The elementary school where I play volleyball has some new signs up in the gym, presumably for a class lesson they’ve started. Each sign depicts two foods and one common calorie count.
From this, we’re given to understand that a plate of rice and beans and a plate of lo mein each have the same number of calories (I forget the numbers, and I didn’t write them down). A Big Mac and a plate of fish and vegetables are 600 calories each. A hot dog matches up with a salad, and a cupcake is in some way equal to a bowl of fruit. Doughnut, or bagel and cream cheese? Machts nicht.
I don’t know how the lesson goes, but I do hope they give a strong message that calories don’t tell the whole story. I’d hate to see a kid come out of this eating more cupcakes, or opting for a hot dog or a Big Mac instead of a salad or fish and vegetables.
Anyway, yesterday at lunch time I took a walk to the local post office — about a mile and a half each way — and decided to stop for a Caesar salad at a chain restaurant near the post office. In New York, most chain restaurants are now required to show calorie counts on their menus, and as I browsed the menu I thought about the signs in the school gym.
It’s not surprising, of course, that restaurant food tends toward the high-calorie side, but some of what’s there is eye-opening.
What really struck me was that almost every appetizer on the menu came in at well over 1000 calories — I think one was around 800, the lightest of the bunch, and one was 2500. These are appetizers. They’re meant to get you started.
Yes, they’re also meant to be shared, but here: suppose you and a companion order the spinach and artichoke dip (about 1500 calories or so; this one isn’t exact) to share, and then you each get the Fiesta Lime Chicken — a moderate choice, somewhere around yellow or green on the health spectrum — at 1230 calories. That brings you right to 2000 calories, which is a full day’s allocation, and that’s just for dinner (assuming you drink water or iced tea, and forgo dessert; we won’t even think about adding dessert to this). You skipped breakfast and lunch that day, right?
I’ve often joked that “appetizer” seems to be an American idiom that means “fried stuff”. The spinach and artichoke dip isn’t fried, of course, but that’s little consolation — note that it’s full of cheese, but that’s not part of the name (it’s all marketing, you know). And most of the other appetizers are: chicken wings, fried zucchini sticks, onion rings... fried cheese.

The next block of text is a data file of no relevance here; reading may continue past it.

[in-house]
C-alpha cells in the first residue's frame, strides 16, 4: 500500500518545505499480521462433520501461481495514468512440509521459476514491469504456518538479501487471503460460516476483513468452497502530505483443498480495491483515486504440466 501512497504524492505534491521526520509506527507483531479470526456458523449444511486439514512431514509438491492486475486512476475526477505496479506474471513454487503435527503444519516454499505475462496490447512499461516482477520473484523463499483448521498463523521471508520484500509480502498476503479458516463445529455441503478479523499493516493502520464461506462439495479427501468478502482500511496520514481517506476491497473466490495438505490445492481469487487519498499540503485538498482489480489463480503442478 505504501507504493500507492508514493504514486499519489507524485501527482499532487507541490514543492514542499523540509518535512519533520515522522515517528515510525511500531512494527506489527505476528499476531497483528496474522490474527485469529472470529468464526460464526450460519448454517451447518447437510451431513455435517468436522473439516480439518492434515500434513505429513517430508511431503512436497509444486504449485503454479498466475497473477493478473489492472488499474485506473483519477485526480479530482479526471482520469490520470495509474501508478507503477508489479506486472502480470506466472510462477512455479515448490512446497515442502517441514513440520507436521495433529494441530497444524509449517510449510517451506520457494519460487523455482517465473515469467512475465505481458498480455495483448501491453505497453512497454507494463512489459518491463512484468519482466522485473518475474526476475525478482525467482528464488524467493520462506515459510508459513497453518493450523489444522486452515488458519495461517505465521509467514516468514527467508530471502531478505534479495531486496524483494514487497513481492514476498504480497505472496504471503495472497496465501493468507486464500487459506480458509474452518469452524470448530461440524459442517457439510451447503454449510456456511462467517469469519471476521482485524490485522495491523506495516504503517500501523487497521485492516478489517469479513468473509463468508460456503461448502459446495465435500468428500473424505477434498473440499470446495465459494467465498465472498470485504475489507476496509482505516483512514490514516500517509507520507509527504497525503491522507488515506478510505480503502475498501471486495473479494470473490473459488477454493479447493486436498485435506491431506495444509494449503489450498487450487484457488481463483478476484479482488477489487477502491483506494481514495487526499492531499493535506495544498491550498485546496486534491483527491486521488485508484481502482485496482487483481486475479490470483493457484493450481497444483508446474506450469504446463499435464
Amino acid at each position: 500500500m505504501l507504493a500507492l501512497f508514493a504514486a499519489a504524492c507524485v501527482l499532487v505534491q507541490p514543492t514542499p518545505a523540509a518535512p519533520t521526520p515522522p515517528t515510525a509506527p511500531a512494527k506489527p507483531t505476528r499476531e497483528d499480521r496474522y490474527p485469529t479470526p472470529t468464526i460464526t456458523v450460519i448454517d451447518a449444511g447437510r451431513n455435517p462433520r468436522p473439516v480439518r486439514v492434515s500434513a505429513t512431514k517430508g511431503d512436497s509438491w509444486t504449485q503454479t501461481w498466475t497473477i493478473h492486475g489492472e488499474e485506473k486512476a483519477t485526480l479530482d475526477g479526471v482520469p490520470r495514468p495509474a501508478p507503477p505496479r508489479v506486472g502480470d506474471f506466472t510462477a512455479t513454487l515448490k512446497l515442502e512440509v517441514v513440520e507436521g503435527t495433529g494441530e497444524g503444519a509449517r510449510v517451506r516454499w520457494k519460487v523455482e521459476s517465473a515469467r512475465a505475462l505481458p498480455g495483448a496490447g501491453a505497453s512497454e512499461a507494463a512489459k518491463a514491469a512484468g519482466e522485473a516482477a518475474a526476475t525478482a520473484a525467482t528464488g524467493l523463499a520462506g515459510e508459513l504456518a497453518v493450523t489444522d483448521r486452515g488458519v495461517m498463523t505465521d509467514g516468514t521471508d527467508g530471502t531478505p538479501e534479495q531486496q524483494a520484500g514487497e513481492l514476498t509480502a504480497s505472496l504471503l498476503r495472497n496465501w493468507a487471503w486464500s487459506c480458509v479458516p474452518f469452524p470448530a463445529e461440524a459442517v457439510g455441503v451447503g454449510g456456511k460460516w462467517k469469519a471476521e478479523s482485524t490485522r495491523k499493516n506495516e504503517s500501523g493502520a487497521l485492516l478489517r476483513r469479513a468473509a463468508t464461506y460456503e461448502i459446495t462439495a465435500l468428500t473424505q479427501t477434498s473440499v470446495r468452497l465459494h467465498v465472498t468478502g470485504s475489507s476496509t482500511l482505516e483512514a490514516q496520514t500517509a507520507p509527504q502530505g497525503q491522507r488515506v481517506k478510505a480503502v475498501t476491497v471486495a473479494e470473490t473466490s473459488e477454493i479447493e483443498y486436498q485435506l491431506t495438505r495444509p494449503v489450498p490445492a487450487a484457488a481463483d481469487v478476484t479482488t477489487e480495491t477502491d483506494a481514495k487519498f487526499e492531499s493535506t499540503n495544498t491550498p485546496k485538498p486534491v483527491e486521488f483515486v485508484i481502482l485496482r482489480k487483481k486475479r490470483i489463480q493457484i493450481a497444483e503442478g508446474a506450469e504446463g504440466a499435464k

Again, calories aren’t everything, but the appetizers are also loaded with fat and salt, items that aren’t (yet?) listed on the menu. But you can get it from the chain’s web site:
Spinach and Artichoke Dip: ~100g fat (~25g saturated, 1.5g trans), ~2300mg sodium
Fiesta Lime Chicken (including sides): 67g fat (16g saturated, 1g trans), 4390mg sodium
4400 mg of sodium in the chicken platter! So in addition to the 2000 calories you and your companion would each eat, you’d each be sucking down about 110 grams of fat and an unbelievable 5550 mg of sodium. That’s almost two and a half days worth of sodium (recommendation is under 2300mg/day). And at 9 calories per gram, the fat makes up 990 calories of your meal. That’s almost 50%, and the U.S. Food and Drug Administration recommends getting less than 35% of your calories from fat [reference].
OK, we’re all curious: if you do go for dessert, you’ll have to get the Triple Chocolate Meltdown, of course (what else?). It’s actually not bad, as the desserts go: 810 calories, 46 grams of fat (no trans), and 530 mg of sodium. Share it. Or realize that it’s your calorie allocation for tomorrow’s lunch.
Oh, and my Caesar salad? Not too bad: 410 calories, 29 grams of fat (no trans), 820 milligrams of sodium. Too much salt, but otherwise OK. But don’t think that the salads are healthful, diet meals. The full-sized Oriental Chicken Salad has 1310 calories, 93 grams of fat, and 1470 mg of sodium. And the Santa Fe Chicken Salad is about the same in calories and fat, but has an amazing 3420 mg of sodium.